“Healthy Organization” Foundation #3: Clarity of Purpose.
There’s an old saying that most of us spend more time planning our vacations than we spend planning our lives. That’s frequently true in business despite the ever-present pressure to perform. Unless you are a solo entrepreneur, all companies owe it to their constituents (owners, employees, and even customers) to set a direction that maximizes ROI (time, energy, $) and then paddle as hard as you can to get where you want to go!
A management and leadership team I’ve worked with has spent a fair amount of time and energy this year working through some common, but thorny, issues for their business: What is our vision? How are we working as a team? Where do we want to be in five years? What does all this mean to me? And, in a dynamic marketplace with some unique, structural challenges this year, what are our goals for the coming year?
These are not easy questions! It’s always comforting to just let yourself sink into the ocean of daily demands and ignore these important, but not urgent, challenges of all managers and leaders. In our case, the management team kept at it and the hard work paid off! A “common goal” was developed. The team committed to it. Action plans with What-Who-When clarity were set to paper. Let the paddling to the distant shore begin!
My consulting work done, I moved on to other assignments. Sometime later (but not an eon!), I had an opportunity to chat with the company president about how the team was doing. The team was doing OK, from a team behavior standpoint so I asked, in passing, how were they doing paddling toward their goal. Unfortunately, the “commitment” to the common goal appeared to have weakened considerably. As a commercial enterprise, they were still doing many good things and having successes both internally and externally but the real forward progress had been replaced by taking care of daily tasks and drifting with the stream. Unfortunately, even the open communication and positive behaviors that are the hallmark of a truly effective team had begun to unravel.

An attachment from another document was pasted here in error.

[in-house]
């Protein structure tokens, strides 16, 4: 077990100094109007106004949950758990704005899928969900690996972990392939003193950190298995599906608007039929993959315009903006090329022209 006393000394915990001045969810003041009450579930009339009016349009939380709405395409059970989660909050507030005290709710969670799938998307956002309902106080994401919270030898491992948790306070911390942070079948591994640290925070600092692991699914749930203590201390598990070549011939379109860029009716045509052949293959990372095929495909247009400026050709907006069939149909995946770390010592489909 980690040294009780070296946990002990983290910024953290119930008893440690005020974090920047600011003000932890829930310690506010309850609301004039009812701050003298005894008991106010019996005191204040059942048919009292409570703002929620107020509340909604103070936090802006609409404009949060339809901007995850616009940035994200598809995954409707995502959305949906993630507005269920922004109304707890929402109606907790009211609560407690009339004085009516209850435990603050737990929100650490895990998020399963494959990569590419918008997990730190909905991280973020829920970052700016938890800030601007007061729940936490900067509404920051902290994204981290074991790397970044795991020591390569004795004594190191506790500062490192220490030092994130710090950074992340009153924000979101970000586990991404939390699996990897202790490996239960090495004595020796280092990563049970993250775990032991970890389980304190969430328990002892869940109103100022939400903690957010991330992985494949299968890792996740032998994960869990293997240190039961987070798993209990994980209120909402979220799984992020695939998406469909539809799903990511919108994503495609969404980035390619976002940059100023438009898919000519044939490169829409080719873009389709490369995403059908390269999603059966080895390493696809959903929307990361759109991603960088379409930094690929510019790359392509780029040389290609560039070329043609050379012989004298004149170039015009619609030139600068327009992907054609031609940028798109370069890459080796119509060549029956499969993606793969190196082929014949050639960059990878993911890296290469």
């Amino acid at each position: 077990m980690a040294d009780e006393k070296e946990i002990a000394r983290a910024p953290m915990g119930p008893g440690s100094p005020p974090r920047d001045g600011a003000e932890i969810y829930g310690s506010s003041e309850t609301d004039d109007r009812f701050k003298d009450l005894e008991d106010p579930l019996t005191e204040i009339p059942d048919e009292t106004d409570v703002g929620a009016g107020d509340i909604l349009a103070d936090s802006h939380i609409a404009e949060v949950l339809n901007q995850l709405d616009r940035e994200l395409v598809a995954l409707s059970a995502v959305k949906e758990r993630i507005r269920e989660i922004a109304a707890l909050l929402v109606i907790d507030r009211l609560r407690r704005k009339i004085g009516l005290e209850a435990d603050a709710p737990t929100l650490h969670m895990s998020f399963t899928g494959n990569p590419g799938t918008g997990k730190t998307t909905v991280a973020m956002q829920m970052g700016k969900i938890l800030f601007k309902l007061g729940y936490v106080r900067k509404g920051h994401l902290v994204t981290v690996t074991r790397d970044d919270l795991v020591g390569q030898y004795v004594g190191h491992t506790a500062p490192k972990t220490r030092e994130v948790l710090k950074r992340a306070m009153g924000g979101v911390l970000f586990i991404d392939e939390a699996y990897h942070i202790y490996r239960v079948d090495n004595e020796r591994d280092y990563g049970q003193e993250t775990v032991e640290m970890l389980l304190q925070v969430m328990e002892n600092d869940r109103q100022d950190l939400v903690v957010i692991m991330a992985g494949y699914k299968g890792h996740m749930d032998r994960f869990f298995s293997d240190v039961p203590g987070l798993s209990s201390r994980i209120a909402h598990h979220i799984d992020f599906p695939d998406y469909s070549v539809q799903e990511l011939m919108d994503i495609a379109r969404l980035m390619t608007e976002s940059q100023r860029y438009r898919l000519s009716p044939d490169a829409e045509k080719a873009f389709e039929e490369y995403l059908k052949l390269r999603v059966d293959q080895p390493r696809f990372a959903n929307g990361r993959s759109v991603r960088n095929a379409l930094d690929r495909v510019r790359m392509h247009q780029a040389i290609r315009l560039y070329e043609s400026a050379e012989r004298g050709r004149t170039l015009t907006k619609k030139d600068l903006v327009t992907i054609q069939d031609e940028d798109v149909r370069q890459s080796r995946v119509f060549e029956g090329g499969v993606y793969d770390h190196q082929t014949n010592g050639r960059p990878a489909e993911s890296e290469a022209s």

The moral of the story? Achieving true clarity of purpose, in this case defined by concrete, committed goals, can, and should, be a primary concern of all management teams. It’s important to recognize that once the hard, creative work is done you must keep the conversation alive by constantly asking, “How are we doing against our goal(s)?” Or, you can let the stream determine your destination and how much fun you have on the journey.